Blogger extraordinaire CurlyNikki explains how to get the knots out without damaging your hair.
Calling all naturalistas: Do you have urgent tress questions? If so, you're in luck. Every Thursday, natural hair blogger extraordinaire CurlyNikki will be solving your curly hair conundrums!
Check out this week's installment in CurlyNikki's reader Q&A series:
I'm confused. I've read that Black hair is weakest when it's wet and therefore should only be detangled while it’s dry. Other articles mention the fragile nature of dry hair and suggest wet detangling. Which is the right method? -- Jenn
Unfortunately, there’s no right or wrong answer. It's a bit cliche, but no two heads are alike! I've had success with both methods. From what I can tell, within the CurlyNikki community, there seems to be three common detangling methods: sink/mirror, shower and damp detangling.
- Apply an oil (olive, coconut, grease, etc.) to soften, lubricate and add slip. Some dampen the hair with water first, I don't.
- Separate hair into 4-8 sections for easier handling
- Choose a section and detangle gently with fingers, bottom up, removing knots, tangles and shed hairs
- OPTIONAL -- Comb through with a wide-toothed comb or paddle brush to be sure all shed hairs have been removed
- Twist this section and move on to the next. Repeat all over.
- Once in the shower, you can (1) shampoo and condition in the twists/sections, (2) take them all down and be careful not to re-tangle during the wash and condition process (my fave), or (3) take down one section at time, shampoo, condition, re-twist.
- Saturate hair with water in the shower and divide into two sections
- Cleanse hair with shampoo, one side at a time
- Apply slippery conditioner to both sides in a smooshing motion
- Pass head back under the shower stream for a moment, for distribution and added slip
- Clip the hair up and out of the way while you complete shower rituals
- Take down the right side and finger detangle (bottom up) -- detangling the rest under the water stream with your fingers or a shower comb (or Ouidad Double Detangler). Follow up with the left side. If the conditioner is washed away and tangles are left, add more conditioner, and repeat. The power of the water stream and the slip of the conditioner should make detangling a breeze!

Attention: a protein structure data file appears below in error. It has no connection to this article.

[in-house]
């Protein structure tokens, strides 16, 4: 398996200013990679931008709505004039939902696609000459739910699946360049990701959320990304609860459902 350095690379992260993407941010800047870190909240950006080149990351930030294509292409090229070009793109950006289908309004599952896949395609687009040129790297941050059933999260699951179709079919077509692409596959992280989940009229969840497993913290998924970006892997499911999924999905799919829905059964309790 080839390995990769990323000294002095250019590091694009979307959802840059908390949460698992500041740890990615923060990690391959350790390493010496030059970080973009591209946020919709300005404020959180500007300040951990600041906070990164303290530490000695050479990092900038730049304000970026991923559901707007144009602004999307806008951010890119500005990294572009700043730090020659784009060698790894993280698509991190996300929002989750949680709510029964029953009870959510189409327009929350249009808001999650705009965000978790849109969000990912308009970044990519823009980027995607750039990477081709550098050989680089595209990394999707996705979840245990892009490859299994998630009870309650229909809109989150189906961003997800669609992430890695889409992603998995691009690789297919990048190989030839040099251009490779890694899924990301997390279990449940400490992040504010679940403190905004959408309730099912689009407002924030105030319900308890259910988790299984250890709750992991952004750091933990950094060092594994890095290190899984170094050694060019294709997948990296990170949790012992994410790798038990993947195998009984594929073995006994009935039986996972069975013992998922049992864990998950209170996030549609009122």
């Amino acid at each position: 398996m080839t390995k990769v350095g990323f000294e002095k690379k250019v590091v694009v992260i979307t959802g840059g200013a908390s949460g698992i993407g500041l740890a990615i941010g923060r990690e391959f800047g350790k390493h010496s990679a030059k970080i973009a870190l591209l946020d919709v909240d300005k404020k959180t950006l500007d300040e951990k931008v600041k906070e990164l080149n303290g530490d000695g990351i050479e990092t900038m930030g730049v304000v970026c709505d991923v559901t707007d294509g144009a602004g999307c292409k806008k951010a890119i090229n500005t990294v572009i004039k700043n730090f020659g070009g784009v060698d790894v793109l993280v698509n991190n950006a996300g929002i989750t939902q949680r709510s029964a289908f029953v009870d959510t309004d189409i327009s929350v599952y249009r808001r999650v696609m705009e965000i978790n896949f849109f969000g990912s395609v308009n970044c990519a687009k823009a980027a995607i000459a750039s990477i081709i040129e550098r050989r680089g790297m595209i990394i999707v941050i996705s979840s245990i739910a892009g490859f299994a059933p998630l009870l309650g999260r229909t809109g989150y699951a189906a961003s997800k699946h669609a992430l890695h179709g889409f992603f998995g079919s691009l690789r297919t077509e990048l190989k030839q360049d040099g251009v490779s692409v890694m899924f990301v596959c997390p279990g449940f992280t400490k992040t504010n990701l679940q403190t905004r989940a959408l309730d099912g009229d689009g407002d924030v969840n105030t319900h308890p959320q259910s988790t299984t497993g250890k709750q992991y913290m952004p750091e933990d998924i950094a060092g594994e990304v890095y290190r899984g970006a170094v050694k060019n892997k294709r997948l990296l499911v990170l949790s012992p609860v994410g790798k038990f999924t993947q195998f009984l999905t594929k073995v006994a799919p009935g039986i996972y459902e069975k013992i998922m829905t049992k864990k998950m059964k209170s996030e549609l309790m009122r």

- Spritz dry hair with water and apply a conditioner or moisturizing butter to soften and add slip
- Separate the hair into 4-8 sections for easier handling
- Choose a section and detangle gently with fingers, moving from ends to roots, removing the knots and tangles
- OPTIONAL -- Comb through with a wide-toothed shower comb or a paddle brush
- Twist this section and move on to the next
- Once in the shower, you can (1) shampoo and condition in the twists/sections, (2) take them all down and be careful not to re-tangle while washing and conditioning, or (3) take down one section at time, shampoo, condition and re-twist.
Try each detangling method (modify to your needs and schedule) and see which works best. How will you know which one is for you? Trust me, it'll be obvious-- excessive amounts of hair in the comb, hair blocking the shower drain, or tiny broken pieces on the sink, are all red flags. In the words of Wanda Sykes, natural hair care ‘can be a damn science lab,’ and you won't know what works until you experiment a bit. I usually try routines for a month, assess, and proceed from there. Hopefully the list above will give you a starting point for your detangling routine!